At Stanford, where Nobel laureates are your professors and your peers are coders one day and CEOs the next, success can seem inevitable and expected. It can feel like precious little is said about failure—all those hush-hush moments when trying just wasn’t enough.
The Stanford Resilience Project sets out to give voice to and normalize experiences of failure on campus and beyond. The initiative was conceived in 2009 by Adina Glickman, now the director of learning strategy programs in the Office of the Vice Provost for Teaching and Learning, who saw the need for programming and resources that help members of the Stanford community respond to setbacks and disappointment.
Today, the Resilience Project offers academic coaching and dorm workshops. “Hundreds of students use academic skills coaching and, thereby, stealthily get messaging about resilience and how to frame and understand failure,” Glickman says. This year, the project culminated its programming with a night of song, dance and storytelling titled “Stanford, I Screwed Up!”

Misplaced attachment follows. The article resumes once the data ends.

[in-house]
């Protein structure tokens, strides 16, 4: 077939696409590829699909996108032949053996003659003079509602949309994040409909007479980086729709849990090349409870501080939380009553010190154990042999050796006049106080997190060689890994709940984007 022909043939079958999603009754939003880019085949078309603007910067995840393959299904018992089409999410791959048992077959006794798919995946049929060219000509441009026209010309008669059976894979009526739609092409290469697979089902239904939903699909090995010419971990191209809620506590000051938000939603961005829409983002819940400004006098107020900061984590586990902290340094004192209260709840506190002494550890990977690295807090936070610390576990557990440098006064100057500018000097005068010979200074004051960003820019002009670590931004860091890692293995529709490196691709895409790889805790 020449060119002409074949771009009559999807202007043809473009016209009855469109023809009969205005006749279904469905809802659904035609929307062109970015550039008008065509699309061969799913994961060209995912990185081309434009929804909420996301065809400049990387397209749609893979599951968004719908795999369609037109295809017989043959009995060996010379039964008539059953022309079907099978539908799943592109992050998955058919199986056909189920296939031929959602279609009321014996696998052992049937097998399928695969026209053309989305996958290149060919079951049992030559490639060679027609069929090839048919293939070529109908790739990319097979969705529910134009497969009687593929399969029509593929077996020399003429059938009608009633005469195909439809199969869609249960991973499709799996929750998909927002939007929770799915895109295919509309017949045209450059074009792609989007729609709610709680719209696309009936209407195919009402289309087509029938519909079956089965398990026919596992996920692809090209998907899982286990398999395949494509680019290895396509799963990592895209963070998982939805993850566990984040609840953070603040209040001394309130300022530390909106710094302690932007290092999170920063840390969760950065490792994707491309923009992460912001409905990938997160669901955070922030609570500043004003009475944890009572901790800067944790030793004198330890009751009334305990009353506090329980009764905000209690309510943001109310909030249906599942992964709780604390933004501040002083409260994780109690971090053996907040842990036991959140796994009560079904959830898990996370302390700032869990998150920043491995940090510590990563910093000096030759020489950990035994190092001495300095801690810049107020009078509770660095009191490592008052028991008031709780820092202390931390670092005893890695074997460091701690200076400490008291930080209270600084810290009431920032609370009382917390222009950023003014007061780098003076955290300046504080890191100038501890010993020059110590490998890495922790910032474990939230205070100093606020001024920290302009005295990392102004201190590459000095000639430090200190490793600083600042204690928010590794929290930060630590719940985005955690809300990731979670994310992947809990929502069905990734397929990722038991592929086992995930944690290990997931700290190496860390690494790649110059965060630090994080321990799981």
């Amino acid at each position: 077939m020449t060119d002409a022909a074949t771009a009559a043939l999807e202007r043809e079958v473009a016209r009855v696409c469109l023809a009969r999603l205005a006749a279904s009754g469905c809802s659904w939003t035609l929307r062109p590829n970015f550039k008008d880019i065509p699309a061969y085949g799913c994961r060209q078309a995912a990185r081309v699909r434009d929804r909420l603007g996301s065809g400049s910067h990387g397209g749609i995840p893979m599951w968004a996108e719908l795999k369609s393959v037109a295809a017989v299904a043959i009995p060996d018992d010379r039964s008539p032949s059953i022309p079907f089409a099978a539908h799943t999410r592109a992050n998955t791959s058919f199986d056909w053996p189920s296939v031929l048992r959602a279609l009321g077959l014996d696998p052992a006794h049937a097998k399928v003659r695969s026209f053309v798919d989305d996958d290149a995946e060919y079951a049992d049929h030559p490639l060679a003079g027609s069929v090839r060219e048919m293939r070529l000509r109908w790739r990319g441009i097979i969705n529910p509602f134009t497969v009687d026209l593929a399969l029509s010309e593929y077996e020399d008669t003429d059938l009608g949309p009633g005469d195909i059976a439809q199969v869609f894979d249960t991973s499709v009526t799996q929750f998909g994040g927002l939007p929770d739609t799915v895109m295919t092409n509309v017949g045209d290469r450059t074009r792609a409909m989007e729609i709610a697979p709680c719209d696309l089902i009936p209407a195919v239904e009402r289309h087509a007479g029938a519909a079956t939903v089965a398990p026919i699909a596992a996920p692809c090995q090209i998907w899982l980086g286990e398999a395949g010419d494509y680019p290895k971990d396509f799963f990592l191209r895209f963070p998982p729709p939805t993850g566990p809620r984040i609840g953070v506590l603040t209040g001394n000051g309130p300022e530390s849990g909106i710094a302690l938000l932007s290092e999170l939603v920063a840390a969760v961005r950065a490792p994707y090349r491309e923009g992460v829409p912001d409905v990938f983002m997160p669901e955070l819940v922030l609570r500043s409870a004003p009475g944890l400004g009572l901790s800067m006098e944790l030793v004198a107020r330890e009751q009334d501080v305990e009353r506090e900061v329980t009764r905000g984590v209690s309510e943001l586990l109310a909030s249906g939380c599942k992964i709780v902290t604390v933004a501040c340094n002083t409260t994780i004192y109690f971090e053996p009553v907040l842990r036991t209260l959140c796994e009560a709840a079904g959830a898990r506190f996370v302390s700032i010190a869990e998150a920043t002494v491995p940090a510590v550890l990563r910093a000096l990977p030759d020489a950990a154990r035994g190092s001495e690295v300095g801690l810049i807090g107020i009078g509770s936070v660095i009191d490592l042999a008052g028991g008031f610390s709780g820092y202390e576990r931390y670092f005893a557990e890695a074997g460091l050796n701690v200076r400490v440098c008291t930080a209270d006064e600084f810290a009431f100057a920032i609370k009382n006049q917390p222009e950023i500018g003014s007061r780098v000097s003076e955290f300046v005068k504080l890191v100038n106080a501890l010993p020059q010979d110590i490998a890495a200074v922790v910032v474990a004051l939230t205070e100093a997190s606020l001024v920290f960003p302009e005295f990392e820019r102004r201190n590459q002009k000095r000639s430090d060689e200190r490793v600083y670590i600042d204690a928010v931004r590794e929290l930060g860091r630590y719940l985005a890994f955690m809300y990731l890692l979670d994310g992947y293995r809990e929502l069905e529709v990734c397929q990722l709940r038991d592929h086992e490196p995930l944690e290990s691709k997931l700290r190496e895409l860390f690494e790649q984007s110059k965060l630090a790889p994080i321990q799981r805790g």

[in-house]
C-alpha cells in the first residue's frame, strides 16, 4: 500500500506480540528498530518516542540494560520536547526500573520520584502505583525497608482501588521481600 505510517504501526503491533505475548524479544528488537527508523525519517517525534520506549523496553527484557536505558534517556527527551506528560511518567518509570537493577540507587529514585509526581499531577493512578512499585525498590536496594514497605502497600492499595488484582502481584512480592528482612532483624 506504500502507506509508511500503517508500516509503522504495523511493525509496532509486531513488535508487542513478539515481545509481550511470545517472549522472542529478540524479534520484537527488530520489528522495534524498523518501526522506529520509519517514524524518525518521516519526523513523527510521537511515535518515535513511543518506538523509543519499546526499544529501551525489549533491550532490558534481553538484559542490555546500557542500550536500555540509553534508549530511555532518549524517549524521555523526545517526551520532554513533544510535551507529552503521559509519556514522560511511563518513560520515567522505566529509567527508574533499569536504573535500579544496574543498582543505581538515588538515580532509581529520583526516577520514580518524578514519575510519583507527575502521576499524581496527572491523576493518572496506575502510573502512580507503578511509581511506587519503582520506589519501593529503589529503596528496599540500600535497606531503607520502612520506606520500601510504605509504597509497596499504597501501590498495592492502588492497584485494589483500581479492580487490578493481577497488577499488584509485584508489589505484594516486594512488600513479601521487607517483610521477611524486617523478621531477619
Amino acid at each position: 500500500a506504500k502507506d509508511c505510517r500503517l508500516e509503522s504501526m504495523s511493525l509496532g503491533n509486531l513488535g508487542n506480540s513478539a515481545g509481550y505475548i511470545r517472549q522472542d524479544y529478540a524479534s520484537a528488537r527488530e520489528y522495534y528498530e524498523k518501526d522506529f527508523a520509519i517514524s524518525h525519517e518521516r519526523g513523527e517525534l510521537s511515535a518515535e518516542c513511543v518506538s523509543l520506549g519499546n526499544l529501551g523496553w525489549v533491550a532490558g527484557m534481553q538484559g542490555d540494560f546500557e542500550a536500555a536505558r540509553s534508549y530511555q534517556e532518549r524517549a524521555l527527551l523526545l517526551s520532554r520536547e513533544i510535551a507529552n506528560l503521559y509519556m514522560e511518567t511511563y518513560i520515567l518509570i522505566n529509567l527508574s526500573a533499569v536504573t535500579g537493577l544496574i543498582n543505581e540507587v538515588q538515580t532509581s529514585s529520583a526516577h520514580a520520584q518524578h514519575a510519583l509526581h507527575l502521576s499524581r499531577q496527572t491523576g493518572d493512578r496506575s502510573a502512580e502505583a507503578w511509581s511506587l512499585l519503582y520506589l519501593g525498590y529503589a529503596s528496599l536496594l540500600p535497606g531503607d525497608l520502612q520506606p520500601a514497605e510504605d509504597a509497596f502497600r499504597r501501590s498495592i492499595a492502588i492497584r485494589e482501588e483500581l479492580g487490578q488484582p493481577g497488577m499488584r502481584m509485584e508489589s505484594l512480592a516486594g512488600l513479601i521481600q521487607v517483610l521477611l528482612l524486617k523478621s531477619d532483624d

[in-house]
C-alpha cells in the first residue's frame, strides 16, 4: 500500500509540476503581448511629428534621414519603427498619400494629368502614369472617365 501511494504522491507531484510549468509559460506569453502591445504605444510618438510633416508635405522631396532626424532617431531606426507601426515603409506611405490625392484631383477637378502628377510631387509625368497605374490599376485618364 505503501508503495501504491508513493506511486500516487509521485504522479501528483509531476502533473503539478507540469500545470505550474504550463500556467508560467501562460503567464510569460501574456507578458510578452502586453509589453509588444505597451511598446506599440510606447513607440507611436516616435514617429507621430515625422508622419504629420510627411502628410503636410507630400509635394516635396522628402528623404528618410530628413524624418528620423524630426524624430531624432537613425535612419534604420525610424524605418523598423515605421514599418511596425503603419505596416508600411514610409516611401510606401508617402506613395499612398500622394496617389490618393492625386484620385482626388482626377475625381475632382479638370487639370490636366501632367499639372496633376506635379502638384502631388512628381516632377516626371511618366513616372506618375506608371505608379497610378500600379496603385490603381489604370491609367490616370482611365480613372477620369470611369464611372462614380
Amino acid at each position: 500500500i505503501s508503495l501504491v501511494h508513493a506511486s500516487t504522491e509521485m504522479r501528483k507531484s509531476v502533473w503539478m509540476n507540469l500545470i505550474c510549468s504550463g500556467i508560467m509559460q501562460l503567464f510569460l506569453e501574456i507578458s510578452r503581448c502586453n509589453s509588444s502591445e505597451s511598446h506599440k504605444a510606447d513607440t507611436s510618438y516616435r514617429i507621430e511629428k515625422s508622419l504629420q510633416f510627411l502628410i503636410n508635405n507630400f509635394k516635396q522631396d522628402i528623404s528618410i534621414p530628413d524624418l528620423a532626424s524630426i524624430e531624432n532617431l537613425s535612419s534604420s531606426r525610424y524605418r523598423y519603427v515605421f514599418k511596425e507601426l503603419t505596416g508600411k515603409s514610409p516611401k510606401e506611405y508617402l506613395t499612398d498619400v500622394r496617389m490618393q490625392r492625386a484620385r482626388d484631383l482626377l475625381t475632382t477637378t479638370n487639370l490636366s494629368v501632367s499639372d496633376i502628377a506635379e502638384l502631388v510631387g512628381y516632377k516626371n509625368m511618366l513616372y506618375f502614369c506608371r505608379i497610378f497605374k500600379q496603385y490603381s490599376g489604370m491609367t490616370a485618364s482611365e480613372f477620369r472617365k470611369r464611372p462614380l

The April celebration treated attendees to a succession of moving performances and candid anecdotes. Several students, from undergraduates to PhD students, recounted struggles they’ve encountered—one with a video game addiction that sabotaged his work as a researcher; one who was kicked out of his own start-up because of his inability to collaborate; another who couldn’t face the pressure of school and took some time off. Each eventually found a way forward. As the evening came to an end, it became clear that failure is not only a normal part of life—it can be a source of inspiration too.